We must consider that there are fundamental differences between a mind and a machine. This advanced computer may be able to reply with coherent responses and engage in a discussion only because a human programmed into it a “representation” of human experience (i.e. information about what people do in certain situations). But no matter how much knowledge you provide a program, it will never share the same kind of conscious understanding that makes human beings unique. Though programs possess the rules for language, they do not comprehend it’s meaning.

John Searle proposed a thought experiment called ‘The Chinese Room’ that challenges the idea that a machine with appropriate inputs and outputs can understand in the same way a mind would (the position deemed ‘strong artificial intelligence’). Locked in the room, Searle is given three sets of Chinese writings- a “script”, a “story”, and “questions”. The writings are slid under the door, and Searle is then given instructions in English to correlate the excerpts and respond in Chinese by identifying symbols only by their shapes.

To Searle, Chinese characters are just “so many meaningless squiggles” The responses he gives are impossible to differentiate from those of a native Chinese speaker. In this way the room as a unit functions the same way as a programmed computer, and passes the Turing Test.

"The Chinese Room"

Although the program can manipulate symbols to convey something meaningful to a mind reading its outputs, there is no meaning of the words to itself. There is no intentionality. Human thoughts, unlike AI systems, have semantics.

One may still question, “What about an artificial, man-made machine”, assuming it is possible to produce one with a nervous system identical to ours? John Searle argues that only special kinds of machines, namely, human beings, have the capability to produce what we call consciousness. He maintains that the brain is a “biological phenomenon”, with the “causal powers” to have intentionality. And if we can, as Searle says, “duplicate the causes”, we can thereby “duplicate the effects” . However, philosopher David Chalmers provides evidence against this assertion, demonstrating that conscious experience “is not logically superveniet on the physical”.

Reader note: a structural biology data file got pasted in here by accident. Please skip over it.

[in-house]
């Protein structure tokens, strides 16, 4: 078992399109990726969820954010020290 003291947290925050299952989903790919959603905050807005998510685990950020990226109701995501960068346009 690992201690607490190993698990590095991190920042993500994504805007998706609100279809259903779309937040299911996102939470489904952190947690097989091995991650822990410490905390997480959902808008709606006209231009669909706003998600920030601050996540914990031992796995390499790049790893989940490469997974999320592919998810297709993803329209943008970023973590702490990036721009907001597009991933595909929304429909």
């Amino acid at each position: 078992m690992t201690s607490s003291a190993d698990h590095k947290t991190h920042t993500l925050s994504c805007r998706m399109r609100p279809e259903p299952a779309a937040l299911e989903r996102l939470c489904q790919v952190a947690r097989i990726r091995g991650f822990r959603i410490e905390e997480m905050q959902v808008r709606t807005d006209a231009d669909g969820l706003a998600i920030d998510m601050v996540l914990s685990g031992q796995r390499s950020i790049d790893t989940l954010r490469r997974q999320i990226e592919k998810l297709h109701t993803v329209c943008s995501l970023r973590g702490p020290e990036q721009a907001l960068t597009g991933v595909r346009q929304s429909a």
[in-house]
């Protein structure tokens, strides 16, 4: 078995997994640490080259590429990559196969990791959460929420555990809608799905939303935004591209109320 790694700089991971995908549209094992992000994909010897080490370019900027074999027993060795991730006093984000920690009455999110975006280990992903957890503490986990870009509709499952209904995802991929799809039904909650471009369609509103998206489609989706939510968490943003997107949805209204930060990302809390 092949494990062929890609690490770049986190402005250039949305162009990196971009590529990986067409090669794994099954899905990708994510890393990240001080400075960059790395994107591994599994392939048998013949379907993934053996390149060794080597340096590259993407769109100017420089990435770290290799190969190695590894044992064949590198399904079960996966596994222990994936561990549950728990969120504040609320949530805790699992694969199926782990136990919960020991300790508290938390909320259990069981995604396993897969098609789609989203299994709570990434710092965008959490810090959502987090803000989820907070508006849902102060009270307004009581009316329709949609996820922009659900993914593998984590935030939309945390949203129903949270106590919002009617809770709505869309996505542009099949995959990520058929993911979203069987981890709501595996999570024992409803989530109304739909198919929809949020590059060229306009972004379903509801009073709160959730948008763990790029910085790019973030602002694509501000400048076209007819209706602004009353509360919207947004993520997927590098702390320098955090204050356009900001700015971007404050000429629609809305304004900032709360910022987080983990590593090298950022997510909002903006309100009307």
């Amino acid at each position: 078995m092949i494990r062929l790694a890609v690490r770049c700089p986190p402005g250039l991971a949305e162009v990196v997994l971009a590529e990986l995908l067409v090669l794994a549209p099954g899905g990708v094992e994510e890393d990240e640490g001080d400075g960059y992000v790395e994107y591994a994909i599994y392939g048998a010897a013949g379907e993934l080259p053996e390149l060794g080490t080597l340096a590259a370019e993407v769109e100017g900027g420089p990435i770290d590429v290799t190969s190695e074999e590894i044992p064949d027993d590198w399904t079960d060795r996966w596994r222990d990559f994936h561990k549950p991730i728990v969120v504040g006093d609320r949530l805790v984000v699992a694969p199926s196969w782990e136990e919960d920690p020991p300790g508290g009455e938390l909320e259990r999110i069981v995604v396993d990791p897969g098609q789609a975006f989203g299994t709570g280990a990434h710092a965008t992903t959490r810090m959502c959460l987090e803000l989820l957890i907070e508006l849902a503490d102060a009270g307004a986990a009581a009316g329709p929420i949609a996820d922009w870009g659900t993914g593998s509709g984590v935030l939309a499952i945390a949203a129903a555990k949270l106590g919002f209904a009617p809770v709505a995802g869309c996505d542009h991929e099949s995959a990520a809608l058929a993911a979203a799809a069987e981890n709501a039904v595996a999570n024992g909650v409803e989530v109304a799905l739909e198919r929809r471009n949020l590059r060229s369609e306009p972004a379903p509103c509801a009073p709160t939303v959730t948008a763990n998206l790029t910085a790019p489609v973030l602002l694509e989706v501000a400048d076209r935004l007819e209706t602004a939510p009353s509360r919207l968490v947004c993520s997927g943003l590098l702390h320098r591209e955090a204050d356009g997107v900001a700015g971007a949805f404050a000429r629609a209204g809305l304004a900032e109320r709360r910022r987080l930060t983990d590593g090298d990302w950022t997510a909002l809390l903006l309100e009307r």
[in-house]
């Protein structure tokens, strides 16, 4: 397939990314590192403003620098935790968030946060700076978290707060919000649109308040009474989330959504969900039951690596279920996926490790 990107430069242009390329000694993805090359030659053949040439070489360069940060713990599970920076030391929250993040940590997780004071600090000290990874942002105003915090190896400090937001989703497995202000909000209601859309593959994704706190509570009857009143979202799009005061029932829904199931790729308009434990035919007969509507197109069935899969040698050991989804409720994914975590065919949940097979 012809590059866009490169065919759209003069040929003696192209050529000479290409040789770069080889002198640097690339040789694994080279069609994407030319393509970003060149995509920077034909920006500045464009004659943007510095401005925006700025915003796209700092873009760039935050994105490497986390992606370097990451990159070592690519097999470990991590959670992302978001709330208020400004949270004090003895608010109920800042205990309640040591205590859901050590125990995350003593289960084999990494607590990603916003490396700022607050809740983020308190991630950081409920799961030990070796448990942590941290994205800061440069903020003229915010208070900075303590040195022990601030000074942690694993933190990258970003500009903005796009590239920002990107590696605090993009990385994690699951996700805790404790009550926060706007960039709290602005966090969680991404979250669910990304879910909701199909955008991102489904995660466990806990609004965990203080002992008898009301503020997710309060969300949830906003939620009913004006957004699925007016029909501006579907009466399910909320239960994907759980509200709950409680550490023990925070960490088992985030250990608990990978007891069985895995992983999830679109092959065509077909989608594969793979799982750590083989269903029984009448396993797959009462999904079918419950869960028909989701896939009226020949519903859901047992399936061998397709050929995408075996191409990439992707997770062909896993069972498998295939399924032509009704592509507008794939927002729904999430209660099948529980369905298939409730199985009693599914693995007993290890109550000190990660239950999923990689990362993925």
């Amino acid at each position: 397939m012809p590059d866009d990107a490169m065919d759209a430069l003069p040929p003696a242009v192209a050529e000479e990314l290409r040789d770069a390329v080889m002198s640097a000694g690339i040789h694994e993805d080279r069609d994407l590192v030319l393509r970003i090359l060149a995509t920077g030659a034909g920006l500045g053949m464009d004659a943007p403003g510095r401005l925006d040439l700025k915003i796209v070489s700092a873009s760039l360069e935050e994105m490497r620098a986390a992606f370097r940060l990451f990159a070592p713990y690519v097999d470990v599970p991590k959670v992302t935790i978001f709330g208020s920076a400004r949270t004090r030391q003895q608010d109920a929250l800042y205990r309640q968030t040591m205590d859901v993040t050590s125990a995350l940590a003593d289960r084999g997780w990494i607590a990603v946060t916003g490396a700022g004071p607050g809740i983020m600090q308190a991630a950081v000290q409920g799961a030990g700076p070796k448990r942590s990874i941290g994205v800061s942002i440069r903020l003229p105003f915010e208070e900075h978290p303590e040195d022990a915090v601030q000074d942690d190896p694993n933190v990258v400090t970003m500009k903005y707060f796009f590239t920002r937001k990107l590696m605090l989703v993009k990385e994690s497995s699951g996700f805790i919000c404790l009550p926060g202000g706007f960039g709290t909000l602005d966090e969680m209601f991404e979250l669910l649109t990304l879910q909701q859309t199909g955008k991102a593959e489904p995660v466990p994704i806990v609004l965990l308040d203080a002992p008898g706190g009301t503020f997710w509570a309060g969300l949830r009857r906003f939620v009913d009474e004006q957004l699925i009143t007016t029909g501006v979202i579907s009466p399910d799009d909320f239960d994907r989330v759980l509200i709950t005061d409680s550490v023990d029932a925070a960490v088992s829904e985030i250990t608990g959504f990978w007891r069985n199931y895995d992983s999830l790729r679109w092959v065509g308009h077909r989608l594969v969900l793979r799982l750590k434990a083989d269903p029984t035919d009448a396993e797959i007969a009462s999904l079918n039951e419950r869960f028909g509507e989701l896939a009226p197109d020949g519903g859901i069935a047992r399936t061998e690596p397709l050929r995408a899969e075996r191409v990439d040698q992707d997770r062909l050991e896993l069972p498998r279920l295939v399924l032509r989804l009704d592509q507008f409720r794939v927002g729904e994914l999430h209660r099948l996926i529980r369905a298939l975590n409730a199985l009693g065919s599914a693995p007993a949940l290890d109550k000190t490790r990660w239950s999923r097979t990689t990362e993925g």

There is something “it is like” to have consciousness.

The experience is more than mere brain structure, it is something irreducible- something impossible to understand in terms of our current knowledge of the physical world. Let us take Chalmer’s thought experiment, the example of the “logical possibility of zombies”. These zombies aren’t the mentally inept and flesh-hungry beings we see in the movies, rather, philosophical zombies are creatures identical to ourselves down to the atomic level.

My “zombie clone” processes the same information, and performs the same behaviors as me. She looks out the window and sees green trees and a blue sky and tastes the sweetness of an apple. She can hold an intelligent conversation, reporting the contents of internal states, and perform complicated tasks. However, though she can physiologically perceive the way I do, she cannot necessarily conceive the way I do.

Which is the zombie clone? Can you tell if someone has conscious awareness?

The zombie lacks the qualia, the inexplicable ‘mental feel’, of all these sensations.

The point of the argument is that the possibility of philosophical zombies is “conceptually coherent”, and so the existence of conscious experience is not dependent on thefacts of “my functional organization” or physical structure. An opponent may argue that a thought experiment such as this is an “imperfect guide to possibility”, and therefore not relevant. But we can look at the “phenomenon of a posteriori necessity” to see the connection between the two. We can’t imagine H2O not being water, but we can conceive of water not being H2O- and a zombie world is conceivable in the same sense.

My zombie clone cannot experience qualia. She may know all of the physical principles of light, and every physiological fact about the effects of this 460 nm wavelength hitting the eyes. But the zombie does not know what blue is, the same way a personwho was born blind cannot know. Frank Jackson speaks on this notion in his scenario, “What Mary Didn’t Know”, in which Mary, a neuroscientist/physicist, was raised in an environment completely absent of color.Even if Mary knew every single aspect about the physical processes in the brain of the color red, she would never possess the knowledge of what it looks like. No knowledge of physiology or light frequency would ever allow one to differentiate between the experience of red and the experience of green. The facts of qualia are not physically reducible, and therefore neither is consciousness.

For consciousness to be explained, it would have to entail an entirely new set of laws apart from the known physical laws; it would would have to supervene on some different, unknown properties. As quantum mechanics demanded new sets of rules apart from Newtonian physics without interfering, Chalmers argues that the fundamental laws of consciousness will still be “natural” but different than the physics we know. He states “For physics to explain consciousness would take something extraordinary… but in the end [quantum mechanics] is simply not extraordinary enough.”